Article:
Current events are an essential tool for learning civics. So today we are going to stay on track with our objectives for a national service with three events of the last few days. The first event was President Obama’s speech to the Convention of the Disabled American Veterans. You can watch it on the White House website, or, you can read the major points at this Stars and Stripes article.
There is nothing objectionable in the President’s remarks. His Administration’s commitment to our soldier/veterans is demonstrably more deeply felt and resourced than that of Mr. W. Bush and Mr. Clinton. In structuring greater transition services for our veterans, his Administration approaches President Reagan’s vision and commitment, abandoned during the first Bush Administration. Nevertheless, the President’s approach amounts to little more than a hardy salute and severance for our veterans. As we have discussed, our military will be shrinking in favor of freeing the Defense budget for buying new hardware, meaning more young people will be entering a shrinking labor market to compete with departing soldiers and laid-off veterans; the long term costs of treating and sustaining our wounded veterans and their families remain unaddressed; and the military structure and the cause for which they had fought are now known by our veterans to be corrupt.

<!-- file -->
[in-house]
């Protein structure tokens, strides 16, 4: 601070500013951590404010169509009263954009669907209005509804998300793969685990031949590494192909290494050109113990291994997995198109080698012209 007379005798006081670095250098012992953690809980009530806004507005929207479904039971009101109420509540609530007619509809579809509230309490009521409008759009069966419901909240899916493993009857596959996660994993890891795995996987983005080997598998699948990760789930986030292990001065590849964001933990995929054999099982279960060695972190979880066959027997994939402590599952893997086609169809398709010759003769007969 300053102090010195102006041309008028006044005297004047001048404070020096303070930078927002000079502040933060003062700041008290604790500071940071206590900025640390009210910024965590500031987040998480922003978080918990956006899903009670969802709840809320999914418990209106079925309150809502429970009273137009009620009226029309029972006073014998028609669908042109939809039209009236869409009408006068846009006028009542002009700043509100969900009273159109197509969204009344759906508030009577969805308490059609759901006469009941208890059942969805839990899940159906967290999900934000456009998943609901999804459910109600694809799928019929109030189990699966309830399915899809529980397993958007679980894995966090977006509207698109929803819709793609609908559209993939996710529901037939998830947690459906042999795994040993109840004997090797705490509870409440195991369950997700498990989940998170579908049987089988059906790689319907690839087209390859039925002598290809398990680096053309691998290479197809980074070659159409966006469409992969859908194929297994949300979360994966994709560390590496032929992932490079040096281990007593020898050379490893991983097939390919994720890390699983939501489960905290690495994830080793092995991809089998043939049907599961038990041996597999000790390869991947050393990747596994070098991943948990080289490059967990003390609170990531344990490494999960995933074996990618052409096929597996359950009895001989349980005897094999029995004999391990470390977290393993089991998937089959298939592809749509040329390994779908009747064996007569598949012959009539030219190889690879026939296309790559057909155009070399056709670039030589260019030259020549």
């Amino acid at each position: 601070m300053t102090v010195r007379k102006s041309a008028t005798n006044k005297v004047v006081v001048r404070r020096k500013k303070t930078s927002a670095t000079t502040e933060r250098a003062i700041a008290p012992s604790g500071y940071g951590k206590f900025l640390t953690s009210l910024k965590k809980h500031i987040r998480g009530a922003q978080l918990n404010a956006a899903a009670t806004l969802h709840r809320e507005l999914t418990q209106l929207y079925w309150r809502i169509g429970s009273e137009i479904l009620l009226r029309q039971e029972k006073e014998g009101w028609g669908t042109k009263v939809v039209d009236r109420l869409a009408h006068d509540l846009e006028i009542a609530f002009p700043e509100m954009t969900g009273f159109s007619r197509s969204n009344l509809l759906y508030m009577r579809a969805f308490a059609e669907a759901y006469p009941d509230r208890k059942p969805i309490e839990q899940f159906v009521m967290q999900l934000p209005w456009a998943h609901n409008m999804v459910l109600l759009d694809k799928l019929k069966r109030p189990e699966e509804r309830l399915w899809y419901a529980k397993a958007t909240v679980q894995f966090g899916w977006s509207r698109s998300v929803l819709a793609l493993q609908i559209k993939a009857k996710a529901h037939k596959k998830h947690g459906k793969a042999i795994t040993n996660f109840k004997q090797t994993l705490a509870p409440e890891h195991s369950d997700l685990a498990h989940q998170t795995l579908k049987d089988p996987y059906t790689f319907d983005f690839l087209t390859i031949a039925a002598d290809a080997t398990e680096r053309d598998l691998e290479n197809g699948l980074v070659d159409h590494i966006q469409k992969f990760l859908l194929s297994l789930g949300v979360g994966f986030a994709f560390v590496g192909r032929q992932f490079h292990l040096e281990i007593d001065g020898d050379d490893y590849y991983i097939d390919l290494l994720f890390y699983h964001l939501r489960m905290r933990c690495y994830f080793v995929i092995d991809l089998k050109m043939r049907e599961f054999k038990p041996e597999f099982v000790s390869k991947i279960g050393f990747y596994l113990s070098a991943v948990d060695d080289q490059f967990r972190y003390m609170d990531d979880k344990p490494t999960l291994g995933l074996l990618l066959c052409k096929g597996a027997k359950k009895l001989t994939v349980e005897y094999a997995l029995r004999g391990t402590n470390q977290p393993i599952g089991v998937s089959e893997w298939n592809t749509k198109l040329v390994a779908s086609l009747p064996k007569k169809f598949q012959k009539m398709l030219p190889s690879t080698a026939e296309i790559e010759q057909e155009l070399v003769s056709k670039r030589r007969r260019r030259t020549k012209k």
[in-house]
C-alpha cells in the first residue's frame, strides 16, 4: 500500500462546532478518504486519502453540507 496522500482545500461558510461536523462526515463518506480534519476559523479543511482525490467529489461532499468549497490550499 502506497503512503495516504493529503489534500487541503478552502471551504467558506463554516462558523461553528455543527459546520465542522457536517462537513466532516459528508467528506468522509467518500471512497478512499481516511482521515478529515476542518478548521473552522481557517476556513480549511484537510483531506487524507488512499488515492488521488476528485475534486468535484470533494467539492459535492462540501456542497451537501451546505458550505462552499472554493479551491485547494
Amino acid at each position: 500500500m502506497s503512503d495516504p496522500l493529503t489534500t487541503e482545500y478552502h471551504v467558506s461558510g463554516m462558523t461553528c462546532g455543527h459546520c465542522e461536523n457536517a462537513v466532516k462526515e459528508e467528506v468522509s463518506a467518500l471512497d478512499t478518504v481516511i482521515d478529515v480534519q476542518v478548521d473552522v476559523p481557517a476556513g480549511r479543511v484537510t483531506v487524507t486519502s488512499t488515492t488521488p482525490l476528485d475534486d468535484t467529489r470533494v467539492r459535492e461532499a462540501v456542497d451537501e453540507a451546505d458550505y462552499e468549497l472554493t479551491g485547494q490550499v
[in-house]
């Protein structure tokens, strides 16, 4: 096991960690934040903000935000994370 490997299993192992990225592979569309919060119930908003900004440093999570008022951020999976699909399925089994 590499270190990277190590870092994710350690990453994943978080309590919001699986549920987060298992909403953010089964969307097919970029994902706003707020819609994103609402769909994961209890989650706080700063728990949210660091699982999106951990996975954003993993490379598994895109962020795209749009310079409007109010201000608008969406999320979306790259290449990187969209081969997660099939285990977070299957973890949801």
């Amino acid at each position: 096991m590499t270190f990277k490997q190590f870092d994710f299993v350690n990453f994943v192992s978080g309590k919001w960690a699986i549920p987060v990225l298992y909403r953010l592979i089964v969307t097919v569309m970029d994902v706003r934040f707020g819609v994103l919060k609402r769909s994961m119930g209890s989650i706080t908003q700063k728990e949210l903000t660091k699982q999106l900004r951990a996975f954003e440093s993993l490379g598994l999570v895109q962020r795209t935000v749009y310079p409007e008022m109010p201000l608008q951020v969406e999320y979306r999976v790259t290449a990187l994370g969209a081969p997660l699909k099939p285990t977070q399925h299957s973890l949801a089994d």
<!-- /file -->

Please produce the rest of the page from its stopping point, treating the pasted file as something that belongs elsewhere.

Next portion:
These are continuing psychological and emotional burdens that must be shouldered by our veterans throughout their lives. These are matters unaddressed by the President, as is the potential of our veterans to be valued as the precious national assets we identified last week:
More than any Americans,..(our veterans)… have the capacity to understand the futility of sectarian division, the mind of the young Muslim we have chosen to fight, the elements of true nation building at home and abroad, the uses and limits of lethal technologies, the disgrace of torture, and the value and honor of service.
Our second event provides an example of the value our soldier/veterans represent for our communities. Here a retired Army Colonel exposes the profound corruption of the Department of Homeland Security and its service to our Corporate Empire. Where could we possibly find a more knowledgeable and authoritative member of a community to analyze our domestic security needs than an experienced veteran like this man? They exist by the thousands across our country and want nothing more than an opportunity for continued honorable service.
Very often the authority and knowledge to challenge the Empire emerges from the interest and study of civic issues by members of your generation. The 14 year-old woman in our third event demonstrates how dramatically the mastery of civics empowers you to confront the Empire and its spokespersons, and address issues of importance for people across the globe. Miss Parent’s power can be your power. It existed for your great grand parents because of what was expected of them.